Perhaps, cloud computing is here to ease things out, yet companies are retaining more information than ever, and lawsuits sometimes require attorneys review millions and millions of documents. While Judiciary struggles to devise effective mechanism regarding proportionality rules, big data is growing even bigger – not to mention growing litigation industry. It seems manual review of documents is not an option anymore, as technology is rushing towards meeting the growing needs of document review.

The most important element overlooked is the fact that human eyeballs are still required to review such documents leading to defensibility of the case; after all, isn’t that the real objective?

Definitions of “predictive coding” vary, but a common form of predictive coding includes the following steps. First, the data is uploaded onto a vendor’s servers. Next, representative samples of the electronic documents are identified. These “seed sets” can be created by counsel familiar with the issues, by the predictive coding software, or both. Counsel then review the seed sets and code each document for responsiveness or other attributes, such as privilege or confidentiality. The predictive coding system analyzes this input and creates a new “training set” reflecting the system’s determinations of responsiveness. Counsel then “train” the computer by evaluating where their decisions differ from the computers and then making appropriate adjustments regarding how the computer will analyze future documents.

This process is repeated until the system’s output is deemed reliable. Reliability is determined by statistical methods that measure recall—the percentage of responsive documents in the entire data set that the computer has located—and precision—the percentage of documents within the computer’s output set that are actually responsive. (That is, “recall” tests the extent to which the predictive coding system misses responsive documents, while “precision” tests the extent to which the system is mixing irrelevant documents in with the production set.) The resulting output can be either produced as is or further refined by subsequent human review. Subsequently, attorneys review a much smaller set of documents. Predictive coding therefore effectively “alleviates the need to review whole masses of records in order to find the relevant few.” Most importantly, predictive coding is estimated to reduce ediscovery costs as much as 40% to 60% while maintaining search quality.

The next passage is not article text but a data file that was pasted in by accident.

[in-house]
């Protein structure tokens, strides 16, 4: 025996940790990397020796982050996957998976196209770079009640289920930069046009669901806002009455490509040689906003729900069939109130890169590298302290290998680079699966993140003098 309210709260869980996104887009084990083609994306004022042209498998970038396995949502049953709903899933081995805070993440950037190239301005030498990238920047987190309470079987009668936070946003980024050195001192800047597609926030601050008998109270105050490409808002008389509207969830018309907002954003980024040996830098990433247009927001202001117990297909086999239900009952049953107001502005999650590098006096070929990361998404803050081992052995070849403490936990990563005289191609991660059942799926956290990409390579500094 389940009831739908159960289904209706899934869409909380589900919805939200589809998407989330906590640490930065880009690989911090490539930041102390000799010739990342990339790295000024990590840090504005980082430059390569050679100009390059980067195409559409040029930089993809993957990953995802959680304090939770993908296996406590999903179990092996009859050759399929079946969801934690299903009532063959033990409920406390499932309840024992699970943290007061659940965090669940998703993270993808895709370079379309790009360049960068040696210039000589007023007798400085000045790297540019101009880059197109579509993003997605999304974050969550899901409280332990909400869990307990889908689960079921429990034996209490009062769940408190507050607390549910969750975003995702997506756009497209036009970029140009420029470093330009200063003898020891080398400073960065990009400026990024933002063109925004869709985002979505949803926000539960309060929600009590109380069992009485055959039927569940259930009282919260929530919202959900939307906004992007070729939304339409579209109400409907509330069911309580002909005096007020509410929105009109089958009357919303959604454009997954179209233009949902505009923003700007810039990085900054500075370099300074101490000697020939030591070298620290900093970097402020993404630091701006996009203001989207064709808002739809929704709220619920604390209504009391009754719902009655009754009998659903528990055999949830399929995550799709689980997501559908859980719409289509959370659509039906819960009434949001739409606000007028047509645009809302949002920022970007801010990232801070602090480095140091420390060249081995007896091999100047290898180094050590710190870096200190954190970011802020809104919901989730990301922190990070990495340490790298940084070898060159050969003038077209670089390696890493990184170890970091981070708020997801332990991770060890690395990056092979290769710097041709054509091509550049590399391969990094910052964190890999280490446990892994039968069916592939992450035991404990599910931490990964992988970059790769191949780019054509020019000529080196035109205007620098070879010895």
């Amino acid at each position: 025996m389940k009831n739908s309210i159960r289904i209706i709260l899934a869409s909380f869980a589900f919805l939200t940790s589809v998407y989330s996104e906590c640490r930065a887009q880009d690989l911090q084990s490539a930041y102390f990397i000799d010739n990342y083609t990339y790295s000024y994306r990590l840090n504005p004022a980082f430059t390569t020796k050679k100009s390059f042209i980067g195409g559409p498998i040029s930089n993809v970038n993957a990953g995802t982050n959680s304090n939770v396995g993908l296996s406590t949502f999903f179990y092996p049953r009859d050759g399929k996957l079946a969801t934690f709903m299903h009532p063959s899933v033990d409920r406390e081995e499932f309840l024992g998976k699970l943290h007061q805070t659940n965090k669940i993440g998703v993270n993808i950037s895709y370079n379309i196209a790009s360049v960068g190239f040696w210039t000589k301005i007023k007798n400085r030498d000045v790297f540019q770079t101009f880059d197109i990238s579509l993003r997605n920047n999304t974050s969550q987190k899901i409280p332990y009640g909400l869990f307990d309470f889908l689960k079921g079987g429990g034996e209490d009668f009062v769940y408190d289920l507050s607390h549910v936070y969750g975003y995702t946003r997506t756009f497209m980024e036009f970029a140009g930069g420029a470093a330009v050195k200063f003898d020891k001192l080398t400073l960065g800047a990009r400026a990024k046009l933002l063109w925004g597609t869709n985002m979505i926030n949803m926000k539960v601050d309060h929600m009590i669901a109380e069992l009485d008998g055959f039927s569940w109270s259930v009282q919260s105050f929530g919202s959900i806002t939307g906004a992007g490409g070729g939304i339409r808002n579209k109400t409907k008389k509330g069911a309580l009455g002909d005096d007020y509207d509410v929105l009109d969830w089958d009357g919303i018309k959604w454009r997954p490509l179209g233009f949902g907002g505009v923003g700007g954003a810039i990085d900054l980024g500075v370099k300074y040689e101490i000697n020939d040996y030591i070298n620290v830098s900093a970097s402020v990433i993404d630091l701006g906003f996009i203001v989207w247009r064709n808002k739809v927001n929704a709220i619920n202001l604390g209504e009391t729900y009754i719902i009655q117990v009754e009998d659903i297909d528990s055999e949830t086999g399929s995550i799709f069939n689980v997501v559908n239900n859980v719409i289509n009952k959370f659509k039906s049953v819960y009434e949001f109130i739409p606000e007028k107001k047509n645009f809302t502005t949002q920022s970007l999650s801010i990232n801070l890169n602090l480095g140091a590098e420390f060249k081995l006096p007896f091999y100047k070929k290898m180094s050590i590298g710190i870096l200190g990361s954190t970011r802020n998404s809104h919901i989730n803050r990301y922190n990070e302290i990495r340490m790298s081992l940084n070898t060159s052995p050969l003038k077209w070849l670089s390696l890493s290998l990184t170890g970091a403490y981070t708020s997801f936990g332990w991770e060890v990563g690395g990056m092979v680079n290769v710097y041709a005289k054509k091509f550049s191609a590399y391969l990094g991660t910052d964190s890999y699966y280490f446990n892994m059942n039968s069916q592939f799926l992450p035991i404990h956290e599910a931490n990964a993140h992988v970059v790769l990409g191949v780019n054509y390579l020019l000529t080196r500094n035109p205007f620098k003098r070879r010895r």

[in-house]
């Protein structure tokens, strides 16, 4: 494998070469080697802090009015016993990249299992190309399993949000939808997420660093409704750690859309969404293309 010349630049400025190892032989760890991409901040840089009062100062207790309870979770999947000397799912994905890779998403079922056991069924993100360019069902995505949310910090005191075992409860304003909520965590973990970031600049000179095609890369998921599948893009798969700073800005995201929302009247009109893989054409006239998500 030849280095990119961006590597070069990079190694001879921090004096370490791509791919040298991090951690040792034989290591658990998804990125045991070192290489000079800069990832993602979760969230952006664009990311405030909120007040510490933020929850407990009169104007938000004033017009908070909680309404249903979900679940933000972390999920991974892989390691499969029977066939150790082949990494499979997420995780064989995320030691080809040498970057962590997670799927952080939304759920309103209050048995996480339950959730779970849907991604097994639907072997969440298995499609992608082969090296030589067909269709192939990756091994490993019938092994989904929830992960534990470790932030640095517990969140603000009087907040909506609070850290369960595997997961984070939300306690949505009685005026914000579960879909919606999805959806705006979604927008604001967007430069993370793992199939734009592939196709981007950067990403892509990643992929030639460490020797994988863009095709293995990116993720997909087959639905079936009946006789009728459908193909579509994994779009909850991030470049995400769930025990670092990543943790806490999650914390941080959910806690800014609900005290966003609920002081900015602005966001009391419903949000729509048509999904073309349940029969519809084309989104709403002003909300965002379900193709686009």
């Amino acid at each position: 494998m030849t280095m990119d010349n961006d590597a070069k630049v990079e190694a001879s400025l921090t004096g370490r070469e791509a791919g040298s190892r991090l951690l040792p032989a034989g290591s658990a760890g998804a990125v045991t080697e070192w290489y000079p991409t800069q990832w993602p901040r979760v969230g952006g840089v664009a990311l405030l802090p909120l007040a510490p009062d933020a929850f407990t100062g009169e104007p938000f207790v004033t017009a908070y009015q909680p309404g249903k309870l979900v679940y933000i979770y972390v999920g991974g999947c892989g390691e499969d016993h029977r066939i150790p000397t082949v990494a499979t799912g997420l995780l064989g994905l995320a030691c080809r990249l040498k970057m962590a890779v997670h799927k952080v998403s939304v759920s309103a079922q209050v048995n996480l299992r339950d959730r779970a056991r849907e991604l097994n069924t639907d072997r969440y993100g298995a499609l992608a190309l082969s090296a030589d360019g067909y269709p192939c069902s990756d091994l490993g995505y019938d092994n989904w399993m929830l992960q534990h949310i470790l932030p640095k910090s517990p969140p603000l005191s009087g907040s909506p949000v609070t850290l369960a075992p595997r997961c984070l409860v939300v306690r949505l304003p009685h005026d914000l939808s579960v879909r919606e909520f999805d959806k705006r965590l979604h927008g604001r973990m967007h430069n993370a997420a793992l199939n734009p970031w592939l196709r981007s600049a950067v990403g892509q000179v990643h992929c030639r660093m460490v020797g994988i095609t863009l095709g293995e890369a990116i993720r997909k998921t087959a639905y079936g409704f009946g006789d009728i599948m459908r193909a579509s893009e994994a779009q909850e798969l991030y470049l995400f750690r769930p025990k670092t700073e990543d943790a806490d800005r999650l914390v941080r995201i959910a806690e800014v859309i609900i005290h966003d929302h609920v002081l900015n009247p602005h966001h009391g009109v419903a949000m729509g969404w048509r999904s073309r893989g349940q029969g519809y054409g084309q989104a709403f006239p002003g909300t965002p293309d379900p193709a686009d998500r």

A statistic quoted in an IDC and EMC report says that the digital universe is doubling every two years, and will reach 40,000 Exabyte (40 trillion gigabytes) by 2020. The question is: Can predictive coding cope up with big data?

e-Discovery | cloud computing
New Jersey, USA | Lahore, PAK | Dubai, UAE
info www.claydesk.com
(855) – 833 – 7775 (703) – 646 – 3043

Managed Review vs. Staffing Model

There are two standing industry models for outsourcing e-discovery document review projects – the managed review and the staffing model. While selecting a review solution – either staffing of managed, the solution should reflect an approach suffused in an understanding of applied best practices. Having said that, the following sets forth a minimal, standardized, framework which can and should be adapted to meet the needs of specific cases.

Project management

· Ensure a project plan is specifically designed and crafted to the specifications and requirements of counsel

· consistent with best practices

· Deliver a key set of documents or review protocol that govern the execution and project

· management of the review process along with workflow design

Team selection and training

· Staff personnel with expertise in specific area of laws relating to project. Develop specific job descriptions and define a detailed protocol for recruiting, testing, and selection

· Ensure conducive environment as well as conduct reference and background checks

· Preferably engage experienced personnel

· Ensure the review team receives comprehensive substantive and platform training


· Design processes, assignments and quality assurance steps specifically tailored to the project’s requirements

· Demonstrate compliance with key security and quality standards while maintaining acceptable pace

Quality control

· Adhere to six sigma principles

· Develop effective quality control processes to achieve key project goals

· Test first review work product using sampling method, targeted re-review, and validations searches

· Conduct statistics to ensure the highest quality end result

· Maintain auditing and track performance of reviewers


· Develop a formal schedule of communications with counsel adhering to laid down schedules

· Calibrate initial review results, seeking counsel’s guidance to confirm or correct results and to conform review protocol and training materials to insights gained


· Deliver regular, comprehensive reports to monitor progress and quality and to assist counsel in managing the review process

Productions and Privilege Logs

· Prepare privilege logs in accordance with specifications set by counsel

e-Discovery | cloud computing
New Jersey, USA | Lahore, PAK | Dubai, UAE
(855) – 833 – 7775
(703) – 646 – 3043